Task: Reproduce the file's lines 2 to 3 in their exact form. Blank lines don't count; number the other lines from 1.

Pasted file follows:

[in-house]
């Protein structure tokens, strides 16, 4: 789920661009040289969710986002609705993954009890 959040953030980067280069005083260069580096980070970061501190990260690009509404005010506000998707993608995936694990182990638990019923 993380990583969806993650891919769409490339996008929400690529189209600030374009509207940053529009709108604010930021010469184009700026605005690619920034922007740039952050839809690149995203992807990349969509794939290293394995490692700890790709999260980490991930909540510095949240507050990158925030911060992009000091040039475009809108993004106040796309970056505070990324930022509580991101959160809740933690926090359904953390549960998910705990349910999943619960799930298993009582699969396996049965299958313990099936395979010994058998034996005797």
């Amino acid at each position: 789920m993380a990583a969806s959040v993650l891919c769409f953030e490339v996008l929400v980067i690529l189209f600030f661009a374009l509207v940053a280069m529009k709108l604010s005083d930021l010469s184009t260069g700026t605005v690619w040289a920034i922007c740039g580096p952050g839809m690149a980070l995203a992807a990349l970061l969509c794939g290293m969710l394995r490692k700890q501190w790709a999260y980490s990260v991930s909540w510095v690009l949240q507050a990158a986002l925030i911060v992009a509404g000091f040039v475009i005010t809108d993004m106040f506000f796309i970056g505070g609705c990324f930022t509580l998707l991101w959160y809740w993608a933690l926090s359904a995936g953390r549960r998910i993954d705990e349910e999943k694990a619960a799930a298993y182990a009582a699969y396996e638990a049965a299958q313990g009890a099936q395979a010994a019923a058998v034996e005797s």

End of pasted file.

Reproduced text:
């Protein structure tokens, strides 16, 4: 789920661009040289969710986002609705993954009890 959040953030980067280069005083260069580096980070970061501190990260690009509404005010506000998707993608995936694990182990638990019923 993380990583969806993650891919769409490339996008929400690529189209600030374009509207940053529009709108604010930021010469184009700026605005690619920034922007740039952050839809690149995203992807990349969509794939290293394995490692700890790709999260980490991930909540510095949240507050990158925030911060992009000091040039475009809108993004106040796309970056505070990324930022509580991101959160809740933690926090359904953390549960998910705990349910999943619960799930298993009582699969396996049965299958313990099936395979010994058998034996005797």
């Amino acid at each position: 789920m993380a990583a969806s959040v993650l891919c769409f953030e490339v996008l929400v980067i690529l189209f600030f661009a374009l509207v940053a280069m529009k709108l604010s005083d930021l010469s184009t260069g700026t605005v690619w040289a920034i922007c740039g580096p952050g839809m690149a980070l995203a992807a990349l970061l969509c794939g290293m969710l394995r490692k700890q501190w790709a999260y980490s990260v991930s909540w510095v690009l949240q507050a990158a986002l925030i911060v992009a509404g000091f040039v475009i005010t809108d993004m106040f506000f796309i970056g505070g609705c990324f930022t509580l998707l991101w959160y809740w993608a933690l926090s359904a995936g953390r549960r998910i993954d705990e349910e999943k694990a619960a799930a298993y182990a009582a699969y396996e638990a049965a299958q313990g009890a099936q395979a010994a019923a058998v034996e005797s």